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One in three compact-class pickups sold last year was a Ford Ranger. More than 5 million Rangers have been built since the first one rolled out in 1982. A rigid new chassis design in 1998 resulted in agile handling and a smooth ride.
This year, fresh styling, new engines and redesigned components make the 2001 Ranger stronger, more practical, more convenient and more comfortable than last year.
A 4.0-liter single-cam V6 engine built by Ford in Germany caps the power chart for the Ranger lineup. This new option quickens acceleration performance and strengthens the Ranger's trailer-towing ability. An increase of 47 horsepower over last year's most powerful Ranger. It leaps off the line and runs quickly to speed, while also producing strong torque for off-road work in four-wheel-drive.
The new V6 teams with either a heavy-duty five-speed manual gearbox or a five-speed automatic transmission with adaptive shift logic through electronic controls. In effect, the automatic adds another gear between first and second gears in a four-speed automatic. This produces closer gear ratios for better throttle response when accelerating, towing a trailer or driving off road. A high-gear lockout switch on the tip of the shift lever enables a driver to kick up or down a gear with the tap of a finger.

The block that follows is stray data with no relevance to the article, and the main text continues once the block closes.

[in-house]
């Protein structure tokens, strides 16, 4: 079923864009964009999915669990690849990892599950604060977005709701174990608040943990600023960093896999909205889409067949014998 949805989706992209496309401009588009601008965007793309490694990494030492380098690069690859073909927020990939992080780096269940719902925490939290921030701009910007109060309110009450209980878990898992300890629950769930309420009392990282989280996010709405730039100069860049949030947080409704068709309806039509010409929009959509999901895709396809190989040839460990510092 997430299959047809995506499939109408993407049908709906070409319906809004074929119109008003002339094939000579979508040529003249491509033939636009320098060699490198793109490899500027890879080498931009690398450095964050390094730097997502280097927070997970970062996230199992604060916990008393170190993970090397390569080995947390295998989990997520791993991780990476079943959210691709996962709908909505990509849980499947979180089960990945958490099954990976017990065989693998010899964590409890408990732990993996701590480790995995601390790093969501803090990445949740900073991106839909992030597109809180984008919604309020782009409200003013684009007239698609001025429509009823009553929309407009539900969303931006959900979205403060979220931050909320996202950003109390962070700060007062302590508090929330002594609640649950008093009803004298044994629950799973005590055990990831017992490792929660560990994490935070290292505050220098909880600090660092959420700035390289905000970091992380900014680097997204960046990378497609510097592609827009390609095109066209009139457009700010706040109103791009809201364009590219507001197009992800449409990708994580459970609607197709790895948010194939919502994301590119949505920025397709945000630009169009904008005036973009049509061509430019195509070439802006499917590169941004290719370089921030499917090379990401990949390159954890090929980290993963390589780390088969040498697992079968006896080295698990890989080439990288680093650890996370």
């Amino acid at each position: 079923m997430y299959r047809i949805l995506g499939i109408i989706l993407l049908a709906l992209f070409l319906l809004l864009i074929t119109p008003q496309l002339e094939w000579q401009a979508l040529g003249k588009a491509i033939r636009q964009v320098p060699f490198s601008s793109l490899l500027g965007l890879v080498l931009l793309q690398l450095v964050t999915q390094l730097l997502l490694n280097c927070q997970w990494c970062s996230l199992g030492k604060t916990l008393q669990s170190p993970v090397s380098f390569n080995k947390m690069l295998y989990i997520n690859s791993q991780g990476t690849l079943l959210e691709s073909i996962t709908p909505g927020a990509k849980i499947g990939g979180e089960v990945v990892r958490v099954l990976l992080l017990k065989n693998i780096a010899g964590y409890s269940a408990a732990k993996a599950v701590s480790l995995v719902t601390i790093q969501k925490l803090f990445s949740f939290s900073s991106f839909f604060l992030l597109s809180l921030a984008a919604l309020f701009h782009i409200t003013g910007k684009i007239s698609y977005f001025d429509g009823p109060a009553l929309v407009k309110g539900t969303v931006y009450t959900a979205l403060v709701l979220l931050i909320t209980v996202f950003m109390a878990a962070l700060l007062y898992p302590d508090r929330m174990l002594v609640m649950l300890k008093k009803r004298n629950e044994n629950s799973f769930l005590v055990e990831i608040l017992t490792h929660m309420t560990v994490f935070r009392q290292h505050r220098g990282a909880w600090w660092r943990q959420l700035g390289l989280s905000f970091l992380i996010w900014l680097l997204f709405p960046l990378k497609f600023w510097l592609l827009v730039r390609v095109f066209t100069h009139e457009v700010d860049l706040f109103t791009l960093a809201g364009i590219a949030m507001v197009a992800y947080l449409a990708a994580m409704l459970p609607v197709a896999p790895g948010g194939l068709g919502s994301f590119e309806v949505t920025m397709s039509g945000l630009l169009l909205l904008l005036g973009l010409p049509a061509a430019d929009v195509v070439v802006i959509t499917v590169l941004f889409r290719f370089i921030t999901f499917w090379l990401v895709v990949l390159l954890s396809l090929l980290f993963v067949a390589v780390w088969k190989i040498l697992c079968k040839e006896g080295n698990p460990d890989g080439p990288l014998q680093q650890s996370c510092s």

We drove a Ranger SuperCab 4x4 with the 4.0-liter V6 and optional five-speed automatic through Nevada deserts on pavement and dirt. Offering the best power in its class, the Ranger delivered no-fear passing, even in Nevada's thin-air altitude. It could scamper up mountain grades or effortlessly pass a line of freight haulers.
The Ranger handled road bumps and curve sets with confident dexterity. Its rigid ladder-like chassis, with full box bracing of the front section to stiffen it further, combines with an independent front wishbone suspension system to produce smooth ride sensations.
At the same time, it offers aggressive performance off the pavement, as we proved on a primitive track laced with lumps and rocks and tire-sucking mud pits. A high ground clearance enables the Ranger to clear ruts and bumps easily. And when it doesn't, skid plates shield the transfer case and fuel tank from damage. A pulse vacuum hub-lock device sets front hubs quickly for push-button shifting into four-wheel-drive mode, and it engages while moving at speeds as high as 80 mph. Ford's part-time four-wheel-drive system also adds a rotary dial on the dashboard for seamless switching from rear two-wheel to four-wheel high gear or further down to four-wheel low for serious off-road maneuvers.
With fresh exterior styling and innovative add-on equipment like a cargo bed extender and the two-flap lockable tonneau lid, Ford's Ranger pickup for 2001 makes America's best-selling compact truck even more attractive and practical.
The option of a new 207-horsepower V6 engine upgrade propels Ranger to the head of its class.
The Edge brings a sporty trim variation with monochromatic exterior treatment and an easy-to-clean interior.